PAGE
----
- Vermintide 2 is essentially Warhammer meets Left 4 Dead.
- The Fatshark title is getting an in-game store.
- Surprisingly, this one doesn’t look like a naked attempt to exploit you for profit.
Adding in-game stores to a title that has already launched almost never goes over well. So when Fatshark announced it would be opening one in Vermintide 2, gamers immediately feared it would be a naked cash grab.
Weirdly, though, it looks like this one might not suck. At least not at first.
The Case for the Vermintide 2 Store
If Fatshark needs a store to keep this awesome game alive, I say go for it. Just try to keep it on the fair side, guys. | Source: YouTube
Vermintide 2 is a gamer’s paradise. Think Warhammer meets Left 4 Dead. Sadly, it’s flown under the radar since its release in Feb. 2018.
According to Steam Charts, it averages around 2,500 active players. Those players are insanely dedicated, but they’re few in number. (Counter-Strike: Global Offensive averages roughly 500,000 players.).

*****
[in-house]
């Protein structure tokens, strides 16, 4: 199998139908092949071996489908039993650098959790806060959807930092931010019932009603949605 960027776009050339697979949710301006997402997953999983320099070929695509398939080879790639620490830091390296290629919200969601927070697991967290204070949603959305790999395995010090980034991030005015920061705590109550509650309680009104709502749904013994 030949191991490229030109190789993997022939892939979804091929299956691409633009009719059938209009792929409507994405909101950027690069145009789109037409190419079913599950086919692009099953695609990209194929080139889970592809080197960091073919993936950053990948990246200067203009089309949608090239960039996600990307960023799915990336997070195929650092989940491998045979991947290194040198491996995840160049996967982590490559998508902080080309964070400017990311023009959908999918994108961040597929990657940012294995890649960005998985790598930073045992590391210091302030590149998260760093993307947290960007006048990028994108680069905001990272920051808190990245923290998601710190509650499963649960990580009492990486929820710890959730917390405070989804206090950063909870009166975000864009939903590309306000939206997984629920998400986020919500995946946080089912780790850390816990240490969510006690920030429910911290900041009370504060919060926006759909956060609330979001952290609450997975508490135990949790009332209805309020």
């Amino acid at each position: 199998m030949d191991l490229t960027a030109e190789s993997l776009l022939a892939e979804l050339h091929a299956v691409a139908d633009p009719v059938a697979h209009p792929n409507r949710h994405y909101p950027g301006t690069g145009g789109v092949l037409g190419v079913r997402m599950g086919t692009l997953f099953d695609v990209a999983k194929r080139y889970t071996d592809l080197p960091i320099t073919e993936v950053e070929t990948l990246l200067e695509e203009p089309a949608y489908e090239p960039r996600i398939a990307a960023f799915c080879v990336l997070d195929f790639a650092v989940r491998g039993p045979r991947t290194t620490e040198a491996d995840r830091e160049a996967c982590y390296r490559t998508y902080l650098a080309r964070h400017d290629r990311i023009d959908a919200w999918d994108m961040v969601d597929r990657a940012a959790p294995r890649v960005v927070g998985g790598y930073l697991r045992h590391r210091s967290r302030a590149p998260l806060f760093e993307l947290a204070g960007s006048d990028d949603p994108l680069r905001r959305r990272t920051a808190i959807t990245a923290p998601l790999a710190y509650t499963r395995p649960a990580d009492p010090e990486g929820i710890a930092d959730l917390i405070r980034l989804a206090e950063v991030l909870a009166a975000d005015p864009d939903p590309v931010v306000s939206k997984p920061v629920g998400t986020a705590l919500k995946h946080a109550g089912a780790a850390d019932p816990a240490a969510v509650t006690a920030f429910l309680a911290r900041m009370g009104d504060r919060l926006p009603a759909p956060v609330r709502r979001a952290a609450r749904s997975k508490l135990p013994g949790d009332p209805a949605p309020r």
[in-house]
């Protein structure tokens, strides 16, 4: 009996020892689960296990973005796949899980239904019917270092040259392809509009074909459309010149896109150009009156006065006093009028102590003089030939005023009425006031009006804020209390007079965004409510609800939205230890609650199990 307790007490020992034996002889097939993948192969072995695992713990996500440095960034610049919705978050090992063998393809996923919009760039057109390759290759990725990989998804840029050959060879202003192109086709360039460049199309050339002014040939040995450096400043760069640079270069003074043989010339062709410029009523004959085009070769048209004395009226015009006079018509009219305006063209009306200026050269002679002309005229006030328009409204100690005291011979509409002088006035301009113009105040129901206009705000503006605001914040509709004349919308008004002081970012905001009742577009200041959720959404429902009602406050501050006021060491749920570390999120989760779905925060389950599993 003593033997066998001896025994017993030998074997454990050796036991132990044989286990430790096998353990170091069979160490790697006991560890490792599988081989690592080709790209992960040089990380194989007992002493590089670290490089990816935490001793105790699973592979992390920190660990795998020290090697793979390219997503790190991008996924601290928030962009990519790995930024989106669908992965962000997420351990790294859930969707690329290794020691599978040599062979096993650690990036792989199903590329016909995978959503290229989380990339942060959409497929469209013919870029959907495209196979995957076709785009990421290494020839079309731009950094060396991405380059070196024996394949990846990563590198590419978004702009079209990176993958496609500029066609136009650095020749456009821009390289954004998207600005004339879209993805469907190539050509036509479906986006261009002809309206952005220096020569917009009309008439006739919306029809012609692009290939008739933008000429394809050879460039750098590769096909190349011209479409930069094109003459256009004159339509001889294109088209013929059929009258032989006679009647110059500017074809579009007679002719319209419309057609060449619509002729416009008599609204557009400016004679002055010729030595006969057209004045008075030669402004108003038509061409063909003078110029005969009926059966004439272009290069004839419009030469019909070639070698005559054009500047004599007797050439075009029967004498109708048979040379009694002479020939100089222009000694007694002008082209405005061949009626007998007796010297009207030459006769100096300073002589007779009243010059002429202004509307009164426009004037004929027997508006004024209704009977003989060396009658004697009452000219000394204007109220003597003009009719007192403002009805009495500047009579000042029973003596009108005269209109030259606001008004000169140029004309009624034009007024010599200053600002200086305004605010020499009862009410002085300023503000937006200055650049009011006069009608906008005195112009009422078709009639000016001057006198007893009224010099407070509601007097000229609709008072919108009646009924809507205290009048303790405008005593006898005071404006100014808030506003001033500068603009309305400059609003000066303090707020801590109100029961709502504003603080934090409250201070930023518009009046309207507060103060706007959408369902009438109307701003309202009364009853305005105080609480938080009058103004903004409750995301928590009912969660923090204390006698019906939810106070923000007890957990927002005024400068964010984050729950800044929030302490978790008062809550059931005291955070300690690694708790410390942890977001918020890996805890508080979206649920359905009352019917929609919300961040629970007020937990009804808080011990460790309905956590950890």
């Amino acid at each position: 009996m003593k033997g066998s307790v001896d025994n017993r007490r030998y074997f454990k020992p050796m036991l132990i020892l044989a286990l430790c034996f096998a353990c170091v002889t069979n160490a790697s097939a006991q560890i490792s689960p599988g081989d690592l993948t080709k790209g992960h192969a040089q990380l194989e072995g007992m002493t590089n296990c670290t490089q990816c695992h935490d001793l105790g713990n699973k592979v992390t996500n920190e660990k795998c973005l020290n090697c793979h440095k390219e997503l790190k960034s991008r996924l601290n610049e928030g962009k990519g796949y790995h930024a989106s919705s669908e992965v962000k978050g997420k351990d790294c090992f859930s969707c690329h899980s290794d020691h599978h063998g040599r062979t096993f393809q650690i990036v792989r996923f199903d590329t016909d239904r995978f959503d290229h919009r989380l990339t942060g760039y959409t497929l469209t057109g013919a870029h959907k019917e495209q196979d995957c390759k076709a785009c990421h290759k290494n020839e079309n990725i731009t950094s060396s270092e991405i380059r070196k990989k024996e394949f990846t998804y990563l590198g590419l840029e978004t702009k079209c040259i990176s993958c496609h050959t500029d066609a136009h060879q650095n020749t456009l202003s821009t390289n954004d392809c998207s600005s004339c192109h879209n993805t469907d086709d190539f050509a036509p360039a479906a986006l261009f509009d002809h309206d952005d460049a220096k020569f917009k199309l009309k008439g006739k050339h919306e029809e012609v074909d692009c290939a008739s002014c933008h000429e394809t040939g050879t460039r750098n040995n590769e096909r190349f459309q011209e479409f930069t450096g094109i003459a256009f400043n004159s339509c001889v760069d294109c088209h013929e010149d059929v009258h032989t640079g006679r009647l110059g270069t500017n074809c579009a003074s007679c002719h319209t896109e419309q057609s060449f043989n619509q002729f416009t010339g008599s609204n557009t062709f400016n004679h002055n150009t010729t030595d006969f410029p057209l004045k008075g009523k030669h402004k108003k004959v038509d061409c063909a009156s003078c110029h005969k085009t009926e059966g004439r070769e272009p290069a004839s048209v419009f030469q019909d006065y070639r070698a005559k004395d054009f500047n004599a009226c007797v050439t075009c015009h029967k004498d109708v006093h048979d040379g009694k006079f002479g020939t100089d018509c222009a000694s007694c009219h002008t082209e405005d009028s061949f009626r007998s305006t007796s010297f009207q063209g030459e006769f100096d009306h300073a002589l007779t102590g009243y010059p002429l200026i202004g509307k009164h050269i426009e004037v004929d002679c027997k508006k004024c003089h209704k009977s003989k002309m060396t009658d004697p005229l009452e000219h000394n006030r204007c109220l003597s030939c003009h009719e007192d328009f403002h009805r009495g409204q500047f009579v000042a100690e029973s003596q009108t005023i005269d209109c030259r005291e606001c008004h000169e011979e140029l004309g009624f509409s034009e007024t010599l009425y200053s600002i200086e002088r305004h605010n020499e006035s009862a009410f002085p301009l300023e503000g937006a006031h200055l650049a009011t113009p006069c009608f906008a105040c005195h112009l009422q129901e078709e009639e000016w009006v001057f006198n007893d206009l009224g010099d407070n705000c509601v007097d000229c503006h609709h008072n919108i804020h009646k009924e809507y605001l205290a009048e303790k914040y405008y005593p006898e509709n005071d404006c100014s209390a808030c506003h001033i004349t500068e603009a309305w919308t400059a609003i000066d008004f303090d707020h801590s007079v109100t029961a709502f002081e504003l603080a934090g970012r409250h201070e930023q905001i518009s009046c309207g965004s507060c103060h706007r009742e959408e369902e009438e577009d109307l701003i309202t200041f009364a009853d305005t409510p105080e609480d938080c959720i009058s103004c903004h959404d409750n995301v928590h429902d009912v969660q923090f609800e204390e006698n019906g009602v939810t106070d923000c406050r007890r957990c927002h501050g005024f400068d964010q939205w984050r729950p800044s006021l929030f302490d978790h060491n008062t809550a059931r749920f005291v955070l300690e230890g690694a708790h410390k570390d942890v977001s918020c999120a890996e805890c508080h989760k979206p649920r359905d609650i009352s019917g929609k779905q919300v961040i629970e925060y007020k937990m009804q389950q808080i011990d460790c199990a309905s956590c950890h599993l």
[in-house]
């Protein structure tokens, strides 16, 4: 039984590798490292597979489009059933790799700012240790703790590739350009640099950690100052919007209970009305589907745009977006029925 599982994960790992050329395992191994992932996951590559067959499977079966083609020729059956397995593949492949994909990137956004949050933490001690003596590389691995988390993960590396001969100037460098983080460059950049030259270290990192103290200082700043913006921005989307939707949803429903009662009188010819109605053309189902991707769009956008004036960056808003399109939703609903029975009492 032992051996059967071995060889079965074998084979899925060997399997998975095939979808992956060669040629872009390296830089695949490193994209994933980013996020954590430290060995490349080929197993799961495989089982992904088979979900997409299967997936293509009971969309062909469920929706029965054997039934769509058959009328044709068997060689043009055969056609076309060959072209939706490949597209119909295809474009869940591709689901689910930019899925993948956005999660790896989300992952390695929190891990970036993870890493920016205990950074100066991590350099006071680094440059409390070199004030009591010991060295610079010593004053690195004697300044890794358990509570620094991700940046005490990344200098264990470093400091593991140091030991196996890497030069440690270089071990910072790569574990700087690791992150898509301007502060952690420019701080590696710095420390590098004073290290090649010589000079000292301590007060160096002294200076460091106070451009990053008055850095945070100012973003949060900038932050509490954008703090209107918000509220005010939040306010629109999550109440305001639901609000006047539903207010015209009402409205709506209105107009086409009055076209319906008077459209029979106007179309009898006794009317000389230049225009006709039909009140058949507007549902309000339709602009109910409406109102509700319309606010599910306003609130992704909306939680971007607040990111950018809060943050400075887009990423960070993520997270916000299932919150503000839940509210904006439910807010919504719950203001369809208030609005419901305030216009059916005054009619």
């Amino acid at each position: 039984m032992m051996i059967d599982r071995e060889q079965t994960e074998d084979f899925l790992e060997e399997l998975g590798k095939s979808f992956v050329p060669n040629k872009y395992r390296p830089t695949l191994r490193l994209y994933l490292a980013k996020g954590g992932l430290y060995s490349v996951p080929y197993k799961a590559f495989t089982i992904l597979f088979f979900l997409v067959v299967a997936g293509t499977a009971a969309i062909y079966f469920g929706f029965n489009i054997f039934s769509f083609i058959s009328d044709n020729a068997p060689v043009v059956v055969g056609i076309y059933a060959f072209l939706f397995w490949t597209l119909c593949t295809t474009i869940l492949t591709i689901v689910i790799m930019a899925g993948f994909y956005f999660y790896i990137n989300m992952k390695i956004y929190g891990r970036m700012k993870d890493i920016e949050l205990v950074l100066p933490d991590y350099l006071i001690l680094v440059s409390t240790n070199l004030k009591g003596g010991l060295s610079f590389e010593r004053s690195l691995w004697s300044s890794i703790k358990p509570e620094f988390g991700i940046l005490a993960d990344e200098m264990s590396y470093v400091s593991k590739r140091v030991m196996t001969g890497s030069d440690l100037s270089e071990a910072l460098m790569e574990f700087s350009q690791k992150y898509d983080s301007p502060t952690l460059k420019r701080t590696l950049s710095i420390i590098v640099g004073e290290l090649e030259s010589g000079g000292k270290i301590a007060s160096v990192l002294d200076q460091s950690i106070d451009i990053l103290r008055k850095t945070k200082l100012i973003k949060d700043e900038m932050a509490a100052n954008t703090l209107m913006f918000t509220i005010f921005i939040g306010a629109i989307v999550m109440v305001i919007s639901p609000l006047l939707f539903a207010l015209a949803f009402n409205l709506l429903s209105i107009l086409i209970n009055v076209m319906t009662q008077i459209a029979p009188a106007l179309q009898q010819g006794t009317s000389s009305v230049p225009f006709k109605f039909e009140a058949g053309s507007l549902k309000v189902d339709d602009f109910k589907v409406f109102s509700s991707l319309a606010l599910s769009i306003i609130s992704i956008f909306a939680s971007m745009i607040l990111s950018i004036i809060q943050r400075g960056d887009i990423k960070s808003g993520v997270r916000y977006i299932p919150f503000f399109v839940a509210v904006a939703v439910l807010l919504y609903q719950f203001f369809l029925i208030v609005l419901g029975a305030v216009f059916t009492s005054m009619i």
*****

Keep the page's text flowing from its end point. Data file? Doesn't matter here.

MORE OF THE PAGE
Vermintide 2 players are insanely dedicated. There just aren’t very many of them. | Source: Steam Charts
Fatshark wants to reward Vermintide 2’s dedicated fanbase with new content, but they can’t do that off the back of three pieces of year-old DLC.
Launching a store is a sensible way of generating funds to keep new content coming.
And it looks they’re going about it the right way.
Most products can be bought using in-game currency. Only a few premium items exist, and both types are exclusively cosmetic.
The Fatshark Store Is Still on Shaky Ground
Will Fatshark resist the temptation that launching an in-game item store presents? | Source: Fatshark/Steam
I’m still a little bit worried. The Vermintide 2 store doesn’t sound like it’s going to suck, but having premium items at all means that Fatshark must endure the constant temptation to take it a step further.
It would be so simple to just sell one premium item that gives in-game bonuses and can only be purchased with real money. But we all know they’d never be able to stop at one. All it takes is poor sales on a new DLC package to change the equation for a developer.
Let’s hope that Fatshark sticks to its guns. We don’t need another fun game ruined by an exploitative storefront. Where else are we going to satisfy our righteous Sigmarite fury?
This article was edited by Josiah Wilmoth.
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